13. Rapid and sensitive detection of bisphenol a from serum matrix.

    Science.gov (United States)

    Lin, Xiaogang; Cheng, Cheng; Terry, Paul; Chen, Jiangang; Cui, Haochen; Wu, Jayne

    2017-05-15

    Bisphenol A (BPA) is an endocrine disrupting compound that may have adverse developmental, reproductive, neurological, and immune system effects. Low-level exposure to BPA is ubiquitous in human populations due to its widespread use in consumer products. Therefore, highly sensitive methods are needed to quantify BPA in various matrices including water, serum, and food products. In this study, we developed a simple, rapid, highly sensitive and specific sensor based on an aptamer probe and AC electrokinetics capacitive sensing method that successfully detected BPA at femto molar (fM) levels, which is an improvement over prior work by a factor of 10. We were able to detect BPA spiked in human serum as well as in maternal and cord blood within 30s. The sensor is responsive to BPA down to femto molar levels, but not to structurally similar compounds including bisphenol F (BPF) or bisphenol S (BPS) even at much higher concentration. Further development of this platform may prove useful in monitoring exposure to BPA and other small molecules in various matrices. Copyright © 2016 Elsevier B.V. All rights reserved.

  14. Rapid detection of intracellular nanoparticles by electron microscopy

    Directory of Open Access Journals (Sweden)

    Kyoung Hwan Lee

    2010-03-01

    Full Text Available Recently, a number of nanoparticle carriers have provided new platforms for research in biotechnology and biomedicine. A particularly interest in these fields is the monitoring of nanoparticle delivery to target cells. Since the structures involved are on a nanometer scale, high resolution imaging, such as electron microscopy, is required. Aside from assessing the structural characteristics of the target sites localized with the nanoparticles, an electron microscope can also be used to observe the biological effects of the nanoparticles on the cells. It can also be used to test and detect a wide range of fluorescent nanoparticles and nanoassemblies. Although this approach has many advantages, most researchers are unwilling to try electron microscopy due to the complicated specimen preparation procedures and time-consuming process. Here, we developed a method to simplify the sample preparation and shorten the total processing time. In particular, double staining was removed, and cryo-preparation was included. Using this simple and rapid sample preparation, we were able to observe nanoparticles with high-contrast images of the cellular organelles. This efficient detection method can be applied to studies on nanoparticle drug delivery systems and nanoparticle-cell interactions.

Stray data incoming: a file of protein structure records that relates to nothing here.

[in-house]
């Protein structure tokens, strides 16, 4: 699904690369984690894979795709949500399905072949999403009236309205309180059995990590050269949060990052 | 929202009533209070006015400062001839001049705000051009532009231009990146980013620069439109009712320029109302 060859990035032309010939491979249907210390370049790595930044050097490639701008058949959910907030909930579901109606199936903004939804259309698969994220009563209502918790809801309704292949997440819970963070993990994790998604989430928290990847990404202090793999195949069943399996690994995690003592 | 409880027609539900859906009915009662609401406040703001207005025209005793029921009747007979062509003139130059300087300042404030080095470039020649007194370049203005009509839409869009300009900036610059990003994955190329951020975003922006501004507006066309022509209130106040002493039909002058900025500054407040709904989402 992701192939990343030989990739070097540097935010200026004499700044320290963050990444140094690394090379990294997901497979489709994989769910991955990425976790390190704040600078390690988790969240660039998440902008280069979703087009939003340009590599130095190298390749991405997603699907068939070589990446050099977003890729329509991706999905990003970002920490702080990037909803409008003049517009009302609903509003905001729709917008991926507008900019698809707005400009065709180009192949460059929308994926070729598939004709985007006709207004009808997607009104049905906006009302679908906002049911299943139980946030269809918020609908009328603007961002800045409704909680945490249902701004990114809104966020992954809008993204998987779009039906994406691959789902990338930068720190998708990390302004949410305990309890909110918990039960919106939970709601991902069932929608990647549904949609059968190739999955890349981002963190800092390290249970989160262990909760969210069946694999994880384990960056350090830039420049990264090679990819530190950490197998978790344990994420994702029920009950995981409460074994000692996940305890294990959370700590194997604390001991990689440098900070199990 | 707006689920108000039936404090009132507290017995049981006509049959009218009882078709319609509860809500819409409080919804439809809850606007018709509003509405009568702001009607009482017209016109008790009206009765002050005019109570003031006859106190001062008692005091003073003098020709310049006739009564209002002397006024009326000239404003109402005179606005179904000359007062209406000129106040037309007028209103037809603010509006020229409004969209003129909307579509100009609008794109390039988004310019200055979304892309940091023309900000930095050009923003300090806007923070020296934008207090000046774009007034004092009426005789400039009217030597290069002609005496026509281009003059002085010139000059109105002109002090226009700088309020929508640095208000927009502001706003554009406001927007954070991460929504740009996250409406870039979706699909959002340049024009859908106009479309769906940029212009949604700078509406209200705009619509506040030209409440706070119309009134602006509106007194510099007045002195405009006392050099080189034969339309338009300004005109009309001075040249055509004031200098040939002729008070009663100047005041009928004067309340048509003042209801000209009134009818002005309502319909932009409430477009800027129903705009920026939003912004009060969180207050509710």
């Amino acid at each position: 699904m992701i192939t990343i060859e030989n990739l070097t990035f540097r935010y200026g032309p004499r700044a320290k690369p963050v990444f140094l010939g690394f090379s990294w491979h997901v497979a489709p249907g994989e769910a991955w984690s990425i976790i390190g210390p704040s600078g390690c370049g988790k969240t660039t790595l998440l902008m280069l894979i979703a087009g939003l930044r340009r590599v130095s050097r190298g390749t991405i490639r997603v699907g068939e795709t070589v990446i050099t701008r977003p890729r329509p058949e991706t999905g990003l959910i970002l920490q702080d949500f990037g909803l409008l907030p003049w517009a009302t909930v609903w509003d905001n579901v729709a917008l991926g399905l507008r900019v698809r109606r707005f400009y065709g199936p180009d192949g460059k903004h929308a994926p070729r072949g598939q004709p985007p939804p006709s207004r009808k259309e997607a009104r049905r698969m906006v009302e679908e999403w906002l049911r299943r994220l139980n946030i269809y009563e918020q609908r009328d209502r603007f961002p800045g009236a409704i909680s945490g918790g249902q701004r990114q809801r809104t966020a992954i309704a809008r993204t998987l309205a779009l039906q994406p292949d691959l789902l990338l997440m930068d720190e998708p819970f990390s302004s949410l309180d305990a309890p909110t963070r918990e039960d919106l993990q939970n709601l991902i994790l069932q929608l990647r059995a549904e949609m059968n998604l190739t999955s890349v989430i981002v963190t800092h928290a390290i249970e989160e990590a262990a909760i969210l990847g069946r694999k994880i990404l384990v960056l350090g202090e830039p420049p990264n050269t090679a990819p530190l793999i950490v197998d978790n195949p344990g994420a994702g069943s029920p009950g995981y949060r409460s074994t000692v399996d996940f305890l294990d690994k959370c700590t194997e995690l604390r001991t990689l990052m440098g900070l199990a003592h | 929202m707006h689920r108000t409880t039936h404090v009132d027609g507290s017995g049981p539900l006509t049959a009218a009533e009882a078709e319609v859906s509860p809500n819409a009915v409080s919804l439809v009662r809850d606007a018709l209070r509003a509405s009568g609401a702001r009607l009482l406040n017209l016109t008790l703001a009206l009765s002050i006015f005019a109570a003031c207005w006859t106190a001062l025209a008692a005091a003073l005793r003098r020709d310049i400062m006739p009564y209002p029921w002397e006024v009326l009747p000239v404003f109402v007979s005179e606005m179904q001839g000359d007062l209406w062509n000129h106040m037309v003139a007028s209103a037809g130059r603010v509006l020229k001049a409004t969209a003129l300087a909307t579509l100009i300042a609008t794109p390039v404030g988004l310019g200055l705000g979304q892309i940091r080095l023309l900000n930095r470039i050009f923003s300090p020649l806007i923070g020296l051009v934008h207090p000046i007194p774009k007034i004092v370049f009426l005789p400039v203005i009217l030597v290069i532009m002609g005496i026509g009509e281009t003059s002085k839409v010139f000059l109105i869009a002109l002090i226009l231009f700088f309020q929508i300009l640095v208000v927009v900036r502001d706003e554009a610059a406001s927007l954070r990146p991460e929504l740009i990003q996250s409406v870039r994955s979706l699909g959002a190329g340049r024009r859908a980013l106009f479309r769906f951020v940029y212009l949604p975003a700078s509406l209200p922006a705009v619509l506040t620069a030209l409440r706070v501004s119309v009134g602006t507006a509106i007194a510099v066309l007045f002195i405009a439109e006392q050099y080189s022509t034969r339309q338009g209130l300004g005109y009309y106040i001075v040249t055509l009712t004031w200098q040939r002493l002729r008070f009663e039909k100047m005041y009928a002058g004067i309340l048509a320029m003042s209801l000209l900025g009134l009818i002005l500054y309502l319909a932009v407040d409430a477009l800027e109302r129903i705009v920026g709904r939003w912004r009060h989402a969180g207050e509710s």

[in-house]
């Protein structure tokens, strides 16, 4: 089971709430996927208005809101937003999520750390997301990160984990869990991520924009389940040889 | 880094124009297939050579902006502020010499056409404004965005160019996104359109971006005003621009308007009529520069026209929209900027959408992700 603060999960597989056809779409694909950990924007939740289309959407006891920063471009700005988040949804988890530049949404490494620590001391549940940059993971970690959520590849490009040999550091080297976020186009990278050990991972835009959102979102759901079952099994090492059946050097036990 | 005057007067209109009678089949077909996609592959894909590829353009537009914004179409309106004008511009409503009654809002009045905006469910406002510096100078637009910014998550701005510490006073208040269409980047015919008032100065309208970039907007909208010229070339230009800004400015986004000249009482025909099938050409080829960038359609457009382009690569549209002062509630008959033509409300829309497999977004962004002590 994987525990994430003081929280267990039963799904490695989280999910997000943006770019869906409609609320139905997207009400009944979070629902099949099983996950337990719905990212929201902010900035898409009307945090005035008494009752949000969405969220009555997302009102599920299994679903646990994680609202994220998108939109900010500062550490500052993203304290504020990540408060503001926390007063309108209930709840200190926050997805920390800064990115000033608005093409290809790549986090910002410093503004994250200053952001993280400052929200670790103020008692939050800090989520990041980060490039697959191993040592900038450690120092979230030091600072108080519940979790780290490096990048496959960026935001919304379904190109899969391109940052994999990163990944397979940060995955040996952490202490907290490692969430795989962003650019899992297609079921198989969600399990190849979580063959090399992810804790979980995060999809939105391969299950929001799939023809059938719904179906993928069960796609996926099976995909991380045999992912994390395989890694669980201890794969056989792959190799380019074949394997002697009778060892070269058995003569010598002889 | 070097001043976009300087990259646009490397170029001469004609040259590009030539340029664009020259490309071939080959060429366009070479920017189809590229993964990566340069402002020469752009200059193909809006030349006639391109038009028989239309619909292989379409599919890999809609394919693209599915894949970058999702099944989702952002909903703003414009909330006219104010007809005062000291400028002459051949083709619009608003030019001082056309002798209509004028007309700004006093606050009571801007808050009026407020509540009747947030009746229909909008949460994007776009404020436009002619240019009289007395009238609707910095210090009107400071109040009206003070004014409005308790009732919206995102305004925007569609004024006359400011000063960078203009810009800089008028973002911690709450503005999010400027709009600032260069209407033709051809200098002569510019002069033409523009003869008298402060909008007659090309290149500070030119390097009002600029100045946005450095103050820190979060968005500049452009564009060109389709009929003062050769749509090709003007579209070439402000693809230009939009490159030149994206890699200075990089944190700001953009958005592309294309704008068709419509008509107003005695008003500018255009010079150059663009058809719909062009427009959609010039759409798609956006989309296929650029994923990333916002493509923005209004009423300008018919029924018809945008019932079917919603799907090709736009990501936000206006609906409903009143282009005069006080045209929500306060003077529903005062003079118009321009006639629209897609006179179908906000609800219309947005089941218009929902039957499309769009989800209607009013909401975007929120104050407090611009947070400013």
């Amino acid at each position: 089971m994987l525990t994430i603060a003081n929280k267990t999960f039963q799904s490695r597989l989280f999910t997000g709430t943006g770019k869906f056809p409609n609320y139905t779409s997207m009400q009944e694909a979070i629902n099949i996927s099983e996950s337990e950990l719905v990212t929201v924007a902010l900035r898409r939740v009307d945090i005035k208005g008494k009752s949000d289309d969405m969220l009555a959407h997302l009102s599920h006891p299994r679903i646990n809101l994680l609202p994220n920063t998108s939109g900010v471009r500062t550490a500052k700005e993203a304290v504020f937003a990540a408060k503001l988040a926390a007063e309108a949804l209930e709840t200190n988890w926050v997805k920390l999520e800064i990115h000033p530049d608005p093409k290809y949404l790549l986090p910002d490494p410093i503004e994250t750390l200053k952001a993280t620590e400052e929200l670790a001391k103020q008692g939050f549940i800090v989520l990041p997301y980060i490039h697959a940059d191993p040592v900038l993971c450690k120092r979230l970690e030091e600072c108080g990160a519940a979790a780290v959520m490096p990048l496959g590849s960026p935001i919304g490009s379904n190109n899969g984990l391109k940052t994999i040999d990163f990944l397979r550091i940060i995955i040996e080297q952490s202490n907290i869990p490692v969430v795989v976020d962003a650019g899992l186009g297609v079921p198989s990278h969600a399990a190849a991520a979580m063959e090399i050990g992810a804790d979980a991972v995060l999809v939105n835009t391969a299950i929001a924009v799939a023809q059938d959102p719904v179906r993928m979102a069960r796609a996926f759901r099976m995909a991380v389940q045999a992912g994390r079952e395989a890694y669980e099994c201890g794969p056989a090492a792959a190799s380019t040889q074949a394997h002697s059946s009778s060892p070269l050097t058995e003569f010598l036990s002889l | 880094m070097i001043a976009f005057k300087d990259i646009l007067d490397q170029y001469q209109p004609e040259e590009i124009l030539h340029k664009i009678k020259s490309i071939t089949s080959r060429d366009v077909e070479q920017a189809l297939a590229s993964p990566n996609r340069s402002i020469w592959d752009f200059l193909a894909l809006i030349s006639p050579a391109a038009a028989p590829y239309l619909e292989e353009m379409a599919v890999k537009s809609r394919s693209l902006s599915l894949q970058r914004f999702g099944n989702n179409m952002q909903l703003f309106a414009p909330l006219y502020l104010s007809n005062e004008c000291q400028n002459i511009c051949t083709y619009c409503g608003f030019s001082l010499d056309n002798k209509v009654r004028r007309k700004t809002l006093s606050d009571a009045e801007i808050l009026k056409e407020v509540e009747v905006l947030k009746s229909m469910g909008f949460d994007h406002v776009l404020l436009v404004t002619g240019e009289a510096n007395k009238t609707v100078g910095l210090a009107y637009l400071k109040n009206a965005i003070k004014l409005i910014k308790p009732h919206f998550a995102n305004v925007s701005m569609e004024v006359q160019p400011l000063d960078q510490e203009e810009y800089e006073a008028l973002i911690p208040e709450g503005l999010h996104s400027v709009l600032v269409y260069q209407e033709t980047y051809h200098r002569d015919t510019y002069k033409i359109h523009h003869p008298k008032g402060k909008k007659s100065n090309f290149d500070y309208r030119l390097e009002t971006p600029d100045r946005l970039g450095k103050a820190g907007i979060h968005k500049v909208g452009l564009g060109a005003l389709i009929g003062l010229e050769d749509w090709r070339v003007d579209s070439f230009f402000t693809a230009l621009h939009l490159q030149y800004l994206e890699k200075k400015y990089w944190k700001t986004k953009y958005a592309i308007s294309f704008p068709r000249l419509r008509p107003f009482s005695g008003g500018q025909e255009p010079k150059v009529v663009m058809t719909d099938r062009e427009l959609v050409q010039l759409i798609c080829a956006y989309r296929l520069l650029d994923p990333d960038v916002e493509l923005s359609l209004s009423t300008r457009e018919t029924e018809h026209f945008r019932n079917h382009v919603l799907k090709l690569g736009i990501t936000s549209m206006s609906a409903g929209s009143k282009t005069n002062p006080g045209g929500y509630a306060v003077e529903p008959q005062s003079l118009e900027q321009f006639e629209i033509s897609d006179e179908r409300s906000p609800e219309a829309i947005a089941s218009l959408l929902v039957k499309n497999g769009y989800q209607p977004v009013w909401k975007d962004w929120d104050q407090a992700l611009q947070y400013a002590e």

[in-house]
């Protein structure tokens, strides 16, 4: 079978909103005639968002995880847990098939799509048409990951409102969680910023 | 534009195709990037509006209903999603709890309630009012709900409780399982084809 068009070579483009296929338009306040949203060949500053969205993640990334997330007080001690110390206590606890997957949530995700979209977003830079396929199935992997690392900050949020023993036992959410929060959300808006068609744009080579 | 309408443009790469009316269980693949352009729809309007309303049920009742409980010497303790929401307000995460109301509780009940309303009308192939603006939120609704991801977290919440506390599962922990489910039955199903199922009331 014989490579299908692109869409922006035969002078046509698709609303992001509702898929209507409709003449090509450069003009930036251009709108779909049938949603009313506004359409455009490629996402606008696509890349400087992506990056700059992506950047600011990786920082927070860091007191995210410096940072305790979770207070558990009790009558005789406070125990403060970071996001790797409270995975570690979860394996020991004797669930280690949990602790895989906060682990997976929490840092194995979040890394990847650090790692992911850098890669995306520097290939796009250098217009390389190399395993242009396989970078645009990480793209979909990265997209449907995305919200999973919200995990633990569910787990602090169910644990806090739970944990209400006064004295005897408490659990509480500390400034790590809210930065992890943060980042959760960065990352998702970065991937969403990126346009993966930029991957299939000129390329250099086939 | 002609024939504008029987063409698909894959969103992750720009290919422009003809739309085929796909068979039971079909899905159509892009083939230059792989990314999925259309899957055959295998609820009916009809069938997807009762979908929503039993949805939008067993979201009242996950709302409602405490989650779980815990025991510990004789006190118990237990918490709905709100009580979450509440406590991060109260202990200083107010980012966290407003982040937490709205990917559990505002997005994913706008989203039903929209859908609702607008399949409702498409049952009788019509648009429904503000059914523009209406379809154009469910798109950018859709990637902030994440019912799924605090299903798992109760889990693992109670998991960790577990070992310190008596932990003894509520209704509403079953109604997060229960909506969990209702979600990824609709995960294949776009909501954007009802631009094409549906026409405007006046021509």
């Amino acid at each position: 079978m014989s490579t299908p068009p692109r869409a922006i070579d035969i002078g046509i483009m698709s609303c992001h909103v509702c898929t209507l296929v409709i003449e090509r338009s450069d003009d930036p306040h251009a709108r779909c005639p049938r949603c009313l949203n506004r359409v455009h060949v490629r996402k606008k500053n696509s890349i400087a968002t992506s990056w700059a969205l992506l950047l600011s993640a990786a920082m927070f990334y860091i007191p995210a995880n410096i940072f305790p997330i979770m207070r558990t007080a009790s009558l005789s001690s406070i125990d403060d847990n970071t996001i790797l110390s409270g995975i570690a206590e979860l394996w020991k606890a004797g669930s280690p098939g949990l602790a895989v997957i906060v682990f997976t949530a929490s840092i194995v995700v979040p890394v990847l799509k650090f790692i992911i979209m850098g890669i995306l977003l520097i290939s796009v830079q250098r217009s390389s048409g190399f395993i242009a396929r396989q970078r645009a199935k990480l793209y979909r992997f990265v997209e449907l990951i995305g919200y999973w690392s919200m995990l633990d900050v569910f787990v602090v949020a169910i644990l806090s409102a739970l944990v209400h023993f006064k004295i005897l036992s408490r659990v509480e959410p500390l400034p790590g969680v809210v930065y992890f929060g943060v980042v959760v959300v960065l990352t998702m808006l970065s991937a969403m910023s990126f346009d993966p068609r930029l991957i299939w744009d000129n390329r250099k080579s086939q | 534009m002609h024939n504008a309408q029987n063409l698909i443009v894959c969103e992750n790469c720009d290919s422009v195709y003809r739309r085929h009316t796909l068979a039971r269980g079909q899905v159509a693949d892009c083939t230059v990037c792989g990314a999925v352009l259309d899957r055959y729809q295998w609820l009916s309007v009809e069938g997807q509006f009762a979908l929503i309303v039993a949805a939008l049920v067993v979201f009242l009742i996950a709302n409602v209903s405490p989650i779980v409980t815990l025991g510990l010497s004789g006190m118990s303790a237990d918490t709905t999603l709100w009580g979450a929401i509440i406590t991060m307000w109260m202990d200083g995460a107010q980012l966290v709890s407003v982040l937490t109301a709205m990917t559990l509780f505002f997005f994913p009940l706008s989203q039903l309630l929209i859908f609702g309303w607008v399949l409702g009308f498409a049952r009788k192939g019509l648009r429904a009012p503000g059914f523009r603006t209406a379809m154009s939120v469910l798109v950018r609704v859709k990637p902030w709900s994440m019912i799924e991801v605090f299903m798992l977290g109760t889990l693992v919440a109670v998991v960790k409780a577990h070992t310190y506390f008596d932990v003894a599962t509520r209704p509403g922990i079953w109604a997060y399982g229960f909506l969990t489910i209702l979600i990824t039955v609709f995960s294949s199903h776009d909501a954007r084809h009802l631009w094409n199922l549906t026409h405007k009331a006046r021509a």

15. Designing Multicomponent Nanosystems for Rapid Detection of Circulating Tumor Cells.

    Science.gov (United States)

    Banerjee, Shashwat S; Khobragade, Vrushali; Khandare, Jayant

    2017-01-01

    Detection of circulating tumor cells (CTCs) in the blood circulation holds immense promise as it predicts the overall probability of patient survival. Therefore, CTC-based technologies are gaining prominence as a "liquid biopsy" for cancer diagnostics and prognostics. Here, we describe the design and synthesis of two distinct multicomponent magnetic nanosystems for rapid capture and detection of CTCs. The multifunctional Magneto-Dendrimeric Nano System (MDNS) composed of an anchoring dendrimer that is conjugated to multiple agents such as near infrared (NIR) fluorescent cyanine 5 NHS (Cy5), glutathione (GSH), transferrin (Tf), and iron oxide (Fe3O4) magnetic nanoparticle (MNP) for simultaneous tumor cell-specific affinity, multimodal high resolution confocal imaging, and cell isolation. The second nanosystem is a self-propelled microrocket that is composed of carbon nanotube (CNT), chemically conjugated with targeting ligand such as transferrin on the outer surface and Fe3O4 nanoparticles in the inner surface. The multicomponent nanosystems described here are highly efficient in targeting and isolating cancer cells thus benefiting early diagnosis and therapy of cancer.